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Towards more Sustainable Peptide-based Antibiotics: Stable in Human Blood, Enzymatically Hydrolyzed in Wastewater?


Zumstein, Michael T; Fenner, Kathrin (2021). Towards more Sustainable Peptide-based Antibiotics: Stable in Human Blood, Enzymatically Hydrolyzed in Wastewater? Chimia, 75(4):267.

Abstract

The emergence and spread of antibiotic resistance is a major societal challenge and new antibiotics are needed to successfully fight bacterial infections. Because the release of antibiotics into wastewater and downstream environments is expected to contribute to the problem of antibiotic resistance, it would be beneficial to consider the environmental fate of antibiotics in the development of novel antibiotics. In this article, we discuss the possibility of designing peptide-based antibiotics that are stable during treatment (e.g. in human blood), but rapidly inactivated through hydrolysis by peptidases after their secretion into wastewater. In the first part, we review studies on the biotransformation of peptide-based antibiotics during biological wastewater treatment and on the specificity of dissolved extracellular peptidases derived from wastewater. In the second part, we present first results of our endeavour to identify peptide bonds that are stable in human blood plasma and susceptible to hydrolysis by the industrially produced peptidase Subtilisin A.

Abstract

The emergence and spread of antibiotic resistance is a major societal challenge and new antibiotics are needed to successfully fight bacterial infections. Because the release of antibiotics into wastewater and downstream environments is expected to contribute to the problem of antibiotic resistance, it would be beneficial to consider the environmental fate of antibiotics in the development of novel antibiotics. In this article, we discuss the possibility of designing peptide-based antibiotics that are stable during treatment (e.g. in human blood), but rapidly inactivated through hydrolysis by peptidases after their secretion into wastewater. In the first part, we review studies on the biotransformation of peptide-based antibiotics during biological wastewater treatment and on the specificity of dissolved extracellular peptidases derived from wastewater. In the second part, we present first results of our endeavour to identify peptide bonds that are stable in human blood plasma and susceptible to hydrolysis by the industrially produced peptidase Subtilisin A.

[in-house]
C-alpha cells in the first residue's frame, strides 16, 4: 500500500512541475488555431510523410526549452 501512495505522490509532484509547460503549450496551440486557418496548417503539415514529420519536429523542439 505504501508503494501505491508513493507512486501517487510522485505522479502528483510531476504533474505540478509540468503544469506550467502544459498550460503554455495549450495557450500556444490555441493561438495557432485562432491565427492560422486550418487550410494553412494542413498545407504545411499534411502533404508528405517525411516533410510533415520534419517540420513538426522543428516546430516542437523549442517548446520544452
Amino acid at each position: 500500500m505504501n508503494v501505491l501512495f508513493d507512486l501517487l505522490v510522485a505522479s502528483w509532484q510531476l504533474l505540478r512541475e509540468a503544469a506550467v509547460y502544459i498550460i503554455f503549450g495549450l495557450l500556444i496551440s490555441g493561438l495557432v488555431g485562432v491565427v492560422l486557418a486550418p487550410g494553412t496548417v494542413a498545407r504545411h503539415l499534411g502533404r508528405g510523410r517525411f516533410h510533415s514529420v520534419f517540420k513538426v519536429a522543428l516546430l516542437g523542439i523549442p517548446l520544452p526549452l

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Additional indexing

Item Type:Journal Article, refereed, original work
Communities & Collections:07 Faculty of Science > Department of Chemistry
Dewey Decimal Classification:540 Chemistry
Scopus Subject Areas:Physical Sciences > General Chemistry
Uncontrolled Keywords:General Medicine, General Chemistry
Language:German
Date:28 April 2021
Deposited On:06 Jan 2023 16:08
Last Modified:27 Feb 2024 02:54
Publisher:Swiss Chemical Society
ISSN:0009-4293
OA Status:Gold
Free access at:Publisher DOI. An embargo period may apply.
Publisher DOI:https://doi.org/10.2533/chimia.2021.267
Project Information:
  • : FunderSNF
  • : Grant IDAmbizione fellowship PZ00P2_193130 to M.Z
  • : Project Title
  • Content: Published Version
  • Licence: Creative Commons: Attribution 4.0 International (CC BY 4.0)